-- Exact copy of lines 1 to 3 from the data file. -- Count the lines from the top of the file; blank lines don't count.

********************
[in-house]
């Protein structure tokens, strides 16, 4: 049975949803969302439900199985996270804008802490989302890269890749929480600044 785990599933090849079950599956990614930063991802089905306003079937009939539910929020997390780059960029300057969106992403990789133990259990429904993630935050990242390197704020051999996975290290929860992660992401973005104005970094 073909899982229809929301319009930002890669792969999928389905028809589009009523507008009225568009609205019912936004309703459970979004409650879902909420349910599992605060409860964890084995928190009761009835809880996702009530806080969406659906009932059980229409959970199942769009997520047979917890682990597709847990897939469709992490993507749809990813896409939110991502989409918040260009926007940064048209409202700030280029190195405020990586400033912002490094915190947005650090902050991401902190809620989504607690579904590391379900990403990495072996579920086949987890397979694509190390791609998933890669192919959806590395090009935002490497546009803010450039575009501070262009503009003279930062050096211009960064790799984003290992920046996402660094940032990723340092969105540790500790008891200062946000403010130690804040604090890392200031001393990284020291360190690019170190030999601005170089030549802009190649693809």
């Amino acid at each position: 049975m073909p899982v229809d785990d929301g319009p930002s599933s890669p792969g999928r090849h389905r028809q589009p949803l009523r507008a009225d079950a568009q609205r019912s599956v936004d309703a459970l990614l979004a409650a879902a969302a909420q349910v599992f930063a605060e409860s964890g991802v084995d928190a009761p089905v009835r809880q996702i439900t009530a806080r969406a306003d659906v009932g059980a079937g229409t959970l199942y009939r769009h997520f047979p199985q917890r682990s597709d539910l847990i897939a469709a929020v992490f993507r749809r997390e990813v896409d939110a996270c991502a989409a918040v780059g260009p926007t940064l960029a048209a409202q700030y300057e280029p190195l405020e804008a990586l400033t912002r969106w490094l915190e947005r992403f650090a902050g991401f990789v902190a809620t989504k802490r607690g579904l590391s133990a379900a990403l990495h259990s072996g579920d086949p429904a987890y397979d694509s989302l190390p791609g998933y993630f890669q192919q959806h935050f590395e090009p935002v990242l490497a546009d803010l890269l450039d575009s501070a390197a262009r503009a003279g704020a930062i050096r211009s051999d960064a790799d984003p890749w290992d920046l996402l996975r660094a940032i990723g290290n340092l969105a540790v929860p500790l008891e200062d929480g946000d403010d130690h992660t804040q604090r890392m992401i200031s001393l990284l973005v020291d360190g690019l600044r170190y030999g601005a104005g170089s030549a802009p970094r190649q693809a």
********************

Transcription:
[in-house]
């Protein structure tokens, strides 16, 4: 049975949803969302439900199985996270804008802490989302890269890749929480600044 785990599933090849079950599956990614930063991802089905306003079937009939539910929020997390780059960029300057969106992403990789133990259990429904993630935050990242390197704020051999996975290290929860992660992401973005104005970094 073909899982229809929301319009930002890669792969999928389905028809589009009523507008009225568009609205019912936004309703459970979004409650879902909420349910599992605060409860964890084995928190009761009835809880996702009530806080969406659906009932059980229409959970199942769009997520047979917890682990597709847990897939469709992490993507749809990813896409939110991502989409918040260009926007940064048209409202700030280029190195405020990586400033912002490094915190947005650090902050991401902190809620989504607690579904590391379900990403990495072996579920086949987890397979694509190390791609998933890669192919959806590395090009935002490497546009803010450039575009501070262009503009003279930062050096211009960064790799984003290992920046996402660094940032990723340092969105540790500790008891200062946000403010130690804040604090890392200031001393990284020291360190690019170190030999601005170089030549802009190649693809």
């Amino acid at each position: 049975m073909p899982v229809d785990d929301g319009p930002s599933s890669p792969g999928r090849h389905r028809q589009p949803l009523r507008a009225d079950a568009q609205r019912s599956v936004d309703a459970l990614l979004a409650a879902a969302a909420q349910v599992f930063a605060e409860s964890g991802v084995d928190a009761p089905v009835r809880q996702i439900t009530a806080r969406a306003d659906v009932g059980a079937g229409t959970l199942y009939r769009h997520f047979p199985q917890r682990s597709d539910l847990i897939a469709a929020v992490f993507r749809r997390e990813v896409d939110a996270c991502a989409a918040v780059g260009p926007t940064l960029a048209a409202q700030y300057e280029p190195l405020e804008a990586l400033t912002r969106w490094l915190e947005r992403f650090a902050g991401f990789v902190a809620t989504k802490r607690g579904l590391s133990a379900a990403l990495h259990s072996g579920d086949p429904a987890y397979d694509s989302l190390p791609g998933y993630f890669q192919q959806h935050f590395e090009p935002v990242l490497a546009d803010l890269l450039d575009s501070a390197a262009r503009a003279g704020a930062i050096r211009s051999d960064a790799d984003p890749w290992d920046l996402l996975r660094a940032i990723g290290n340092l969105a540790v929860p500790l008891e200062d929480g946000d403010d130690h992660t804040q604090r890392m992401i200031s001393l990284l973005v020291d360190g690019l600044r170190y030999g601005a104005g170089s030549a802009p970094r190649q693809a």